Autodesk #XLR8s its way to Fusion
(Sorry – really bad hashtag-based pun. XLR8 = Accelerate, and the complete hashtag for the event was ##XLR8Fusion.)
Autodesk’s first Accelerate event happened when PLM 360 was oh-so-new. Autodeskers, VARs and early adopters huddled around laptops to work out how to define, digitally. workflows into workspaces. We thrilled as customers spoke of automating tasks that used to take time from more value-creating pursuits. Deep dives into numbering and naming schemes and defining permission hierarchies — all without a dedicated IT department! The excitement of it all! Since that first event five years ago, so much has happened both technologically and within Autodesk that this narrow focus no longer serves the company or its users.
A couple of years ago, Autodesk started to morph Accelerate to focus more on its Fusion 360 platform and on the idea of a cloud-based, single point of entry into a larger product set. This fed into Autodesk’s subscription-only strategy since new product/new customers don’t need convincing to move from perpetuals. But it’s also a way to ease single-solution buyers into a naturally more comprehensive solution: Fusion includes mechanical CAD, simulation, CAM, PLM and IoT, and it will soon include the more recent Eagle EDA tools, too. The concept is that a user’s one tool set will do everything (s)he needs, with one data architecture to seamlessly move between functions.
The poster child app for this approach has been Autodesk’s generative design capability, a mix of CAD and simulation that came out of Project Dreamcatcher. Users specify constraints and load cases for their concept, and the tool generates dozens or hundreds of possible alternatives that meet the design criteria. By combining advanced CAE with early-stage design in a user interface that’s geared to non-experts, Autodesk eases users into CAE, gets them to use cloud computing resources and ensures that their most valuable tasks all happen within Fusion — a solid piece of marketing and technical execution.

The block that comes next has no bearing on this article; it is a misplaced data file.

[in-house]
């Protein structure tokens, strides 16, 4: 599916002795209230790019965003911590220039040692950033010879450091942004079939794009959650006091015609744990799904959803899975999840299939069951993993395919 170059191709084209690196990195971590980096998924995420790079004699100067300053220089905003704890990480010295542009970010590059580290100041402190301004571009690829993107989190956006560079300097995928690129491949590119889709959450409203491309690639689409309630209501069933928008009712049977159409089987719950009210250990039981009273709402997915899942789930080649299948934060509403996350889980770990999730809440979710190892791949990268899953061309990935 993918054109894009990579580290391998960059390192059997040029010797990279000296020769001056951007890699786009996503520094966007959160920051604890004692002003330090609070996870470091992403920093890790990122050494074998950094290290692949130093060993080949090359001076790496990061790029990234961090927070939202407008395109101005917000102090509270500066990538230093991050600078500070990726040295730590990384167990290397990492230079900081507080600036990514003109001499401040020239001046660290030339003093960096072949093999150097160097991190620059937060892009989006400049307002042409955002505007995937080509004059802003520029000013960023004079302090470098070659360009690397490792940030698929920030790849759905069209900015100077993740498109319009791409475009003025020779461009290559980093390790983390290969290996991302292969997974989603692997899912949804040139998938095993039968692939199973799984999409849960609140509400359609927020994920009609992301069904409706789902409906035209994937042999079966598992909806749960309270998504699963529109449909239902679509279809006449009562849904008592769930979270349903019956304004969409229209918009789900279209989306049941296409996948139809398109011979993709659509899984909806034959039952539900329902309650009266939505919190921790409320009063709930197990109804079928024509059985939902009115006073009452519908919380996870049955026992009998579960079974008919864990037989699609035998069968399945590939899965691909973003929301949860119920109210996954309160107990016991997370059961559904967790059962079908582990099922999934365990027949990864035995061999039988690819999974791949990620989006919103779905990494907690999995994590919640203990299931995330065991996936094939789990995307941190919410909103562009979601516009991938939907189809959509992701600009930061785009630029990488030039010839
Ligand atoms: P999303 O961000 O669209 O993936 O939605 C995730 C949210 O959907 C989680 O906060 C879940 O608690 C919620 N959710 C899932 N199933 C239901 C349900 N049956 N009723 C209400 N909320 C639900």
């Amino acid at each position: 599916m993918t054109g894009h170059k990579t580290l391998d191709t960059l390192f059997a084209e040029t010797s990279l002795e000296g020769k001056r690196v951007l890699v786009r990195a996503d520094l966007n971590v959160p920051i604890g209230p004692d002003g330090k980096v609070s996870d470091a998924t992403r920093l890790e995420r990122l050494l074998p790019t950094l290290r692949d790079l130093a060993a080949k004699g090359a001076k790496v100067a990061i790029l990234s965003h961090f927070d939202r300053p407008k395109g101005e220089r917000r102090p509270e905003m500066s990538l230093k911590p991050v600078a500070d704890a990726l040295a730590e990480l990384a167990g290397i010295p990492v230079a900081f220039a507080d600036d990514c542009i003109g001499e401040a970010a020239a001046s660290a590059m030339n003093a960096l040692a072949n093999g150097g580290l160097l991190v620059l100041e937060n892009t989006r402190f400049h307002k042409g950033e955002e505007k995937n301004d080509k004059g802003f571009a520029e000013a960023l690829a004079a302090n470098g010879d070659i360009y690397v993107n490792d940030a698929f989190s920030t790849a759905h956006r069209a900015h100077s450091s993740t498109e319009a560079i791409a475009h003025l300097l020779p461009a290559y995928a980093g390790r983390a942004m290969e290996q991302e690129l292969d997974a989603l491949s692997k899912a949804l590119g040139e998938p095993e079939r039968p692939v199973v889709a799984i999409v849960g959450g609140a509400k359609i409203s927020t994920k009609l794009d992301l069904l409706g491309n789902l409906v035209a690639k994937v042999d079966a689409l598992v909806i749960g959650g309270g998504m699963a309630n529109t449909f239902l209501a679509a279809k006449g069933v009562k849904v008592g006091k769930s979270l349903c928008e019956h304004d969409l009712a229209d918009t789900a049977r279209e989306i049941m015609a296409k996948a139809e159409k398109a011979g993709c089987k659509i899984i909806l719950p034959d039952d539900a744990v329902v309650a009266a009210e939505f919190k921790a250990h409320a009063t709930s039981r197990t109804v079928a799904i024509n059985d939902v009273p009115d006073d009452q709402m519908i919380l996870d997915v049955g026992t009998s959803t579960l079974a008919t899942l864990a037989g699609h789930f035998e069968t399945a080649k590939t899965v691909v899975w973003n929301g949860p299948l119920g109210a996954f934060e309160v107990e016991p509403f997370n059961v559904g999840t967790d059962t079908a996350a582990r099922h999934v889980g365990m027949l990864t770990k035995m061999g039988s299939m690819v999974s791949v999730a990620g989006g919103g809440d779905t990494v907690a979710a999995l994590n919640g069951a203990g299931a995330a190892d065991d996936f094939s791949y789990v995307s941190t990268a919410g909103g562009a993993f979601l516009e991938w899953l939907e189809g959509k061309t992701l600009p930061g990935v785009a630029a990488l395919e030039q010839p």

But there is a niggling flaw: by embedding all of this into one platform, focus is lost on the individual bits. Did you know that Autodesk still sells Moldflow, an advanced plastic injection mold simulation solution acquired in 2008? Or that its generative design solution is actually advanced physics? Or that the CAM solutions in Fusion draw on its many CAM acquisitions, including Delcam? Platforms are only as good as their weakest component and by burying the technology, Autodesk is at risk of letting others claim technical leadership in mold simulation, simulation, CAM and other niches.
Another capability that’s not apparent in the overall Fusion story is that it’s actually a PLM solution, too, and that’s where my time at Accelerate comes full circle. I flew to Toronto seated next to a gentleman also attending Accelerate as his company’s go-to PLM expert. He wanted to know what was coming for PLM 360, now rebranded as Autodesk Fusion Lifecycle. Autodesk doesn’t present much at Accelerate, so I didn’t see anything that would help him plan (I hope he had a meeting that addressed his questions!), but the customer presentations showed that PLM 360/Lifecycle users were seeing significant benefit even if they didn’t use any of the rest of the Fusion platform.